Darius I was the first king who ruled over the world under a unified law; he did it by data. It is remarkable that data is mentioned in all the Achaemenid inscriptions (DB, DNa, DSe, XPh) which refer to reestablishment of the order of empire. data (<da- ‘set, make, create’) is the law ‘set’ by Ahuramazda to maintain the order restored from the chaos of draoga (‘the Lie’). This conception is old Iranian and we find a parallel in the Avesta (the Gathas). In the royal inscriptions data appears two-sided: ‘my data’ is coercive, while ‘data which Ahuramazda has set down’ is gracious. Babylonian and Aramaic sources show that there is a double system of laws in the empire, and that the king's law is superior to local laws, yet not applied to intracommunal matters of the population. Introduction of an imperial law-code by Darius is questioned under such conditions as co-existence of different laws in conquered lands on one hand, an early stage of legal development among the ruling class (e. g. a legal conception of religio-ethical character, legistration in a way of administrative decision, etc.) on the other hand. Persian kings prefer to permit the status quo, to order codification of local laws, and to settle matters necessary for keeping the imperial peace as occasion arises. Thus, data, always in the singular, represents not only a collective of king's decisions or ‘the law of the Medes and the Persians, which is not to be altered’ (Daniel 6: 9), i. d. what king's decisions have been formalized by a given procedure, but a legal principle of divine origin that gives ground for king's decision.
The Mandil is one of the elements which characterize the throne scene of the islamic art. The posture that the ruler himself has the Mandil in his hand appears only in the islamic throne scene. The most common type of the representation of the Mandil in the throne scene is that the Mandil itself is folded in two pieces and the ringlike top of it is shown from the back of the hand of the ruler, and the ruler put the hand on his knee. From 10th to 17th century, through the periods, the artists of the islamic lands had kept the traditional iconographic feature of the Mandil very strictly. The reasons that the Mandil became an important element of the islamic throne scene and was held by the ruler himself are presumably related with Tiraz. Tiraz was a sign ('alamah) of the islamic rulers. The fact that the Mandils of early periods bear the decorations like Tiraz means that the Mandil was the object which represented the sovereignty of the islamic ruler. The form of the Mandil and the way of its holding seem to be borrowed from the way of holding the clothes in Parthian, Roman and Byzantine arts. In those arts the people held the handful cloths of the costume by the hand, forming the ring-like top upon the back of the hand. After the Mongol conquest the traditions of Tiraz as 'alamah of the ruler had disappeared, but the Mandil has remained as a symbol of the ruler on the throne scene in the islamic art.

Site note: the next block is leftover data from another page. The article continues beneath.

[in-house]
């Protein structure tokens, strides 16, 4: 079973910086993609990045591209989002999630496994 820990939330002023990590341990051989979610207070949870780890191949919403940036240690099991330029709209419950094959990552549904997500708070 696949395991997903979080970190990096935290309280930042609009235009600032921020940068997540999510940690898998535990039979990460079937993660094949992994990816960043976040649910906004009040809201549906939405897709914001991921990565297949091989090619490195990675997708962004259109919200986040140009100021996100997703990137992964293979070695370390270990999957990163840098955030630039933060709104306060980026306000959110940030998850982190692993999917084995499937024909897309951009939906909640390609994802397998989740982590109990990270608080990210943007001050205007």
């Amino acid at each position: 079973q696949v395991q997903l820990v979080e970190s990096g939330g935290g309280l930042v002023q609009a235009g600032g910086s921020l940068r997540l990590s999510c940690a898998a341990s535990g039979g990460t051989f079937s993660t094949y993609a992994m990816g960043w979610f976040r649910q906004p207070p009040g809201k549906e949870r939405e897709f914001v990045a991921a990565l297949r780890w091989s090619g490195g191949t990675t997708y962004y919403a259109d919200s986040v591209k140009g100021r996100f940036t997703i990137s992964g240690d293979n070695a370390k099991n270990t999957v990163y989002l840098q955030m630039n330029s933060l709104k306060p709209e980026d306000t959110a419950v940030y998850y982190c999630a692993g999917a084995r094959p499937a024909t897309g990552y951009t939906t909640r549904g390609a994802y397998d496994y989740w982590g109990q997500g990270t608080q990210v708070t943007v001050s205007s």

The practice of BAST is an interesting aspect of Qajar history (1779-1924) in Iran. The criminals and the oppressed who took sanctuary at such places as shrines of the Imams and their relatives, mosques, residences of the respected mojtaheds and sayyids, royal stables, and so forth, could be immune from any official punishments until some agreement was reached. Since it was most generally observed during the Constitutional Period (1905-1911), when characteristically thousands of people rushed into the precinct of British Legation in order to attain their political goal, this practice seems to have been looked upon as essentially political, not as socio-religious one. However, if we scrutinize many examples of BAST scattered in the official histories written in the latter half of the 19th century, it will be known that in the understanding of this practice socio-religious elements are of crucial importance for in most cases the places chosen had something to do with those popularly regarded as “sacred and religious.” In this paper, the author, while admitting the politico-legal elements as important determinants of BAST, will reflect its meanings from socioreligious aspects by putting particular emphasis on such factors as popular awe, belief, and social consensus toward it.